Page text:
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What's wrong with India's economic census?

August 04, 2014 12:13 IST

What's wrong with India's economic census?

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T N Ninan

The economic census excludes all farming and plantation work, as well as workers in administration and defence services.

Which states do you think recorded the fastest growth in non-agricultural and non-governmental employment, after 2005?

If you think you have the answers, think again. Three of the best-performing states were Assam, Uttar Pradesh (UP) and Himachal Pradesh, with employment numbers showing an astonishing 69 per cent to 79 per cent growth, over about eight years.

Welcome to the puzzle that is the Indian economy - or perhaps to the puzzle of India's economic census.

These quixotic numbers have been produced by the latest (sixth) such census. 

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Photographs: Reuters

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It records all economic "establishments" (including one-person outfits working from home, or even with no fixed place of work) that produce some part of their output for the market.

However, it excludes all farming and plantation work, as well as workers in administration and defence services.

Also excluded are domestic help, drivers and the like. For the record, the number of establishments is an impressive 58.5 million, and they employ 127.7 million (which is about 30 per cent of the country's total workforce of over 400 million, half of whom are in agriculture, also excluded). 

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Photographs: Reuters
Tags: India

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Treat the numbers with caution. The employment figure for the 2005 census was earlier reported at 100.9 million, the figure that still shows up on the statistics ministry's website.

However, it seems to have been revised downward to about 95 million; a similar variation in the population census would see the population shrinking by 70 million!

Naturally, this raises questions about the reliability of what is supposed to be a census, not a sample survey.

With the help of this lowering of the base, the latest numbers have been interpreted to say that record employment growth in recent years matched record economic growth.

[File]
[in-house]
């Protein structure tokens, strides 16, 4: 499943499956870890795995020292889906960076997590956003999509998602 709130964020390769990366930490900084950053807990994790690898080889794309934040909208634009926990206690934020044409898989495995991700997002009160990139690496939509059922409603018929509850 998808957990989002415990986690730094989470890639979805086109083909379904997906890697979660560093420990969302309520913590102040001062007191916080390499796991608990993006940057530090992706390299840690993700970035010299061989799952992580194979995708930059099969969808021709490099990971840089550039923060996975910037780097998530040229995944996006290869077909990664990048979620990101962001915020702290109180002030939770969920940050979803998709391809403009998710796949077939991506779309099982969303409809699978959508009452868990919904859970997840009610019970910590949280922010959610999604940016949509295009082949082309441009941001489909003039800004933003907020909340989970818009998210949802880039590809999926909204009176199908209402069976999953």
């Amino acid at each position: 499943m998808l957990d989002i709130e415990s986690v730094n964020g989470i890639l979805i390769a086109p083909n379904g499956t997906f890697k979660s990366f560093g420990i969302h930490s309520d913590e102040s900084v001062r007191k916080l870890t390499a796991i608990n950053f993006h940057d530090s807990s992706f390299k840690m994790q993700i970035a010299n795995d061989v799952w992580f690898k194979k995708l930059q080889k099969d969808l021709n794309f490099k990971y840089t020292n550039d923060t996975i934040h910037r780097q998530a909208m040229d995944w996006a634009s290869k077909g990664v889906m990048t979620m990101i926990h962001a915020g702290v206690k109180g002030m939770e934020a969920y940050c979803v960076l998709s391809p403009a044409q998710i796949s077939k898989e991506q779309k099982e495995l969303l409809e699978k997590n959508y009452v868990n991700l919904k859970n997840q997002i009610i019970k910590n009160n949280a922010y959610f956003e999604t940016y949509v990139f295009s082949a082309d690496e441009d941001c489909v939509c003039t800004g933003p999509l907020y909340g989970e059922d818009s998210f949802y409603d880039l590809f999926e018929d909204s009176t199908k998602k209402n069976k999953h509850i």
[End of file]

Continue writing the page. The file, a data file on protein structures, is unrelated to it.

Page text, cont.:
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Photographs: Reuters
Tags: India

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If the earlier numbers for 2005 were used as the base, they would not support such a conclusion, though the employment growth rate would still be handsome. 

Even without changes in base numbers (and also in definitions), the growth in numbers can lead to the wrong conclusions if not read carefully. 

For instance, the number of such establishments may have grown because people could not find work on the farm or elsewhere, and set themselves up in tiny establishments, like a cycle-repair shop or a street-side vend.

That this may be the case becomes evident from the average employment per establishment. This has dropped consistently, from 2.93 in the second economic census (1980) to 2.18 now. 

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Photographs: Reuters
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Bear in mind that successful enterprises usually add workers; the opposite trend suggests something else. 

The fifth (2005) economic census tells us, for instance, that nearly two-thirds of all establishments did not have any hired workers, and three-quarters did not use electricity. Wage employment in all census establishments has grown very slowly since then - less than 10 per cent in eight years.

The overwhelming majority of establishments (95 per cent) in 2005 had fewer than five workers, and only 1.4 per cent of the total had 10 or more workers. 

Perhaps the increasing number of establishments represents not economic dynamism but the growth of refugees from an unhappy job market - people who look to survive by setting themselves up in mostly one-person, sub-optimal "enterprises".

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Photographs: Reuters
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That might explain the rapid growth of "employment" in such enterprises in states like Assam and UP. 

The indicators we should be looking for, and tracking closely, have to do with successful enterprises - those that hire more workers and grow.

In other words, the focus should be on the 1.4 per cent.

That translates into more than 800,000 establishments, each of which employs at least 10 people. These are the enterprises that have relatively greater potential for growing into entities of some size, and for driving overall economic activity.

The question to ask is, how much of a voice do they have in the system, and who listens to them?


Photographs: Reuters
Tags: UP , India , Assam

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